WHITE PLAINS, N.Y. - They've been dubbed "mystery flights" — jets landing at the Westchester County Airport unloading passengers onto the tarmac.
"What's the secrecy? Tell us. That's all we are asking," said Republican candidate for governor Rob Astorino, a former Westchester County executive who shot video at the airport this week.
Astorino claimed the people exiting the jet are undocumented immigrants being secretly flown in by the feds without anyone knowing.
But in a statement, the U.S. Department of Health and Human Services, which is conducting the flights, said they are legal and are part of the program reuniting unaccompanied children and their parents.
"Over the last week, unaccompanied children passed through the Westchester airport en route to their final destination to be unified with their parents or vetted sponsor," the Administration for Children and Families, part of HHS, said in the statement.
Port Chester community advocate Luis Yumbla said these flights are no mystery. In fact, the planes have been landing in Westchester since April to reunite the children with their parents, who've been in the U.S. for decades.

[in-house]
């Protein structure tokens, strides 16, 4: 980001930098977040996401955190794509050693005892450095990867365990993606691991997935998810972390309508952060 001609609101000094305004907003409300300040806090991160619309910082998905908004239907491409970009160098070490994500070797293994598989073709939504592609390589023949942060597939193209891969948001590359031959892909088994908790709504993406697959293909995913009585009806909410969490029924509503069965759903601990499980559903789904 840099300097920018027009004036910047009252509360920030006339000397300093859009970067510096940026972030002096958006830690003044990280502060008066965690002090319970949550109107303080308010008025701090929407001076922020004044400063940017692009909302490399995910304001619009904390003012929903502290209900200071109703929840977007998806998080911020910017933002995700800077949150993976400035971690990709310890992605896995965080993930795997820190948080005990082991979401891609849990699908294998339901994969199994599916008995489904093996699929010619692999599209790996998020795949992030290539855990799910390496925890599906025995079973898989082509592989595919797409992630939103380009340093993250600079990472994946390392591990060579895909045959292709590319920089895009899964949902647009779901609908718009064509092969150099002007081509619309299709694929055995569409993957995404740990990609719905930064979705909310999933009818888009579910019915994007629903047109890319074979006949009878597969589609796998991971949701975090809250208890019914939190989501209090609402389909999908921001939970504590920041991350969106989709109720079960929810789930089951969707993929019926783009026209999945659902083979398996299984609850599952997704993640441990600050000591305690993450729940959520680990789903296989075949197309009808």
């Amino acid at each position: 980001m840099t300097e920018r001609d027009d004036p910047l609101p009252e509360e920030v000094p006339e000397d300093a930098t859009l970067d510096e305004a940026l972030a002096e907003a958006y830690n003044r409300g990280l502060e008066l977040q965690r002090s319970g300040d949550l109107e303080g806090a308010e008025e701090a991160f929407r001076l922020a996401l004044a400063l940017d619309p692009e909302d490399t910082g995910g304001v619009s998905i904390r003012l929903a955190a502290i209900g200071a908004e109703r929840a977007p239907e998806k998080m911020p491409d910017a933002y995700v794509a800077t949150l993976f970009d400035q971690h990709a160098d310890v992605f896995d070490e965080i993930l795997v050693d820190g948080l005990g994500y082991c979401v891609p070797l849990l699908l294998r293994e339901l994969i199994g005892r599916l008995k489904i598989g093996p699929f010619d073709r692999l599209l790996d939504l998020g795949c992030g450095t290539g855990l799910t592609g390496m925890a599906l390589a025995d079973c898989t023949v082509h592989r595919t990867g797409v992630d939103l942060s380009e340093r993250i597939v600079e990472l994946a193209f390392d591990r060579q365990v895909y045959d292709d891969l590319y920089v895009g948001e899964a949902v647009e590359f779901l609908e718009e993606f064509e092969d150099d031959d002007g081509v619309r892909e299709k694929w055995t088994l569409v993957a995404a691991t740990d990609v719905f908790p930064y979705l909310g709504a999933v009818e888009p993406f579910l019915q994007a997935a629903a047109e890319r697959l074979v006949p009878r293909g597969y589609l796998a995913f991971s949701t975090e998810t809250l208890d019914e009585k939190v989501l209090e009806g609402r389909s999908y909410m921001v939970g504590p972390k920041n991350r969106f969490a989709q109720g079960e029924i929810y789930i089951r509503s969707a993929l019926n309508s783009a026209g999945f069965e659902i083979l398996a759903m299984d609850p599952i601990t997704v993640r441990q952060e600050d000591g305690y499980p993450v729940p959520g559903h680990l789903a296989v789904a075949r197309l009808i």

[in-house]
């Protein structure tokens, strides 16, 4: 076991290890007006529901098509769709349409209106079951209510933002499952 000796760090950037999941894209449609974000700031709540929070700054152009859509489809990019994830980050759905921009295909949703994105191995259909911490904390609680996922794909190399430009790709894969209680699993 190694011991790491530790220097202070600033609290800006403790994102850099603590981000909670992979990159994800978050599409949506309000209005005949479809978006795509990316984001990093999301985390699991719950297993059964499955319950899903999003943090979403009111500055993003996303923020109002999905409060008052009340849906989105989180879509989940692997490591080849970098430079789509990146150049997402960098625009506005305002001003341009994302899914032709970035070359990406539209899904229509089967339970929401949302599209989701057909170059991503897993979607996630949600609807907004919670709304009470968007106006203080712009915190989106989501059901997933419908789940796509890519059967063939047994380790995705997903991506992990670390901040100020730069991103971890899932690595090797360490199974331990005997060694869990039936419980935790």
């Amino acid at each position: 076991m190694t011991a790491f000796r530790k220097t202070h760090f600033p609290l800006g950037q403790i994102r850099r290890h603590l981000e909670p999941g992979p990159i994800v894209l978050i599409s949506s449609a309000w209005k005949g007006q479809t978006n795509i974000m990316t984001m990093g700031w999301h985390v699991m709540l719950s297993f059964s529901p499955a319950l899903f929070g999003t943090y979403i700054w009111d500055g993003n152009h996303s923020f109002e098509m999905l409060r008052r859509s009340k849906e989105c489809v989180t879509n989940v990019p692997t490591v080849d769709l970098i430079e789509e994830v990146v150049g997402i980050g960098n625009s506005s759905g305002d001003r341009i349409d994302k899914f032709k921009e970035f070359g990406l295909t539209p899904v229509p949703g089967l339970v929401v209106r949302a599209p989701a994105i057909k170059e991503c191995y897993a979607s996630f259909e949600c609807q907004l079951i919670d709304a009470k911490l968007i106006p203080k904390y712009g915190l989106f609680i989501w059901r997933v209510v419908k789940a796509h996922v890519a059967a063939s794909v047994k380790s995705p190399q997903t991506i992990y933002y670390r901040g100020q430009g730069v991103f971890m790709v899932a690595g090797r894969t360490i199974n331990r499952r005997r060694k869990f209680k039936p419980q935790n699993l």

"Many of them, almost 100% who arrived lately, came legally," Yumbla said. "They go to the port of entry, surrender to local officials of immigration and customs."
Westchester County Executive George Latimer said his administration was never made aware of these flights but has since asked for origination and destination of the people involved, their vaccination status, age, and when this will end.
U.S. Department of Health and Human Services full statement
"It is our legal responsibility to safely care for unaccompanied children until they can be swiftly unified with a parent or a vetted sponsor. As part of the unification process, our Office of Refugee Resettlement facilitates travel for the children in its custody to their family or sponsors across the country. Over the last week, unaccompanied children passed through the Westchester airport en route to their final destination to be unified with their parents or vetted sponsor." —Office of Communications, HHS Administration for Children and Families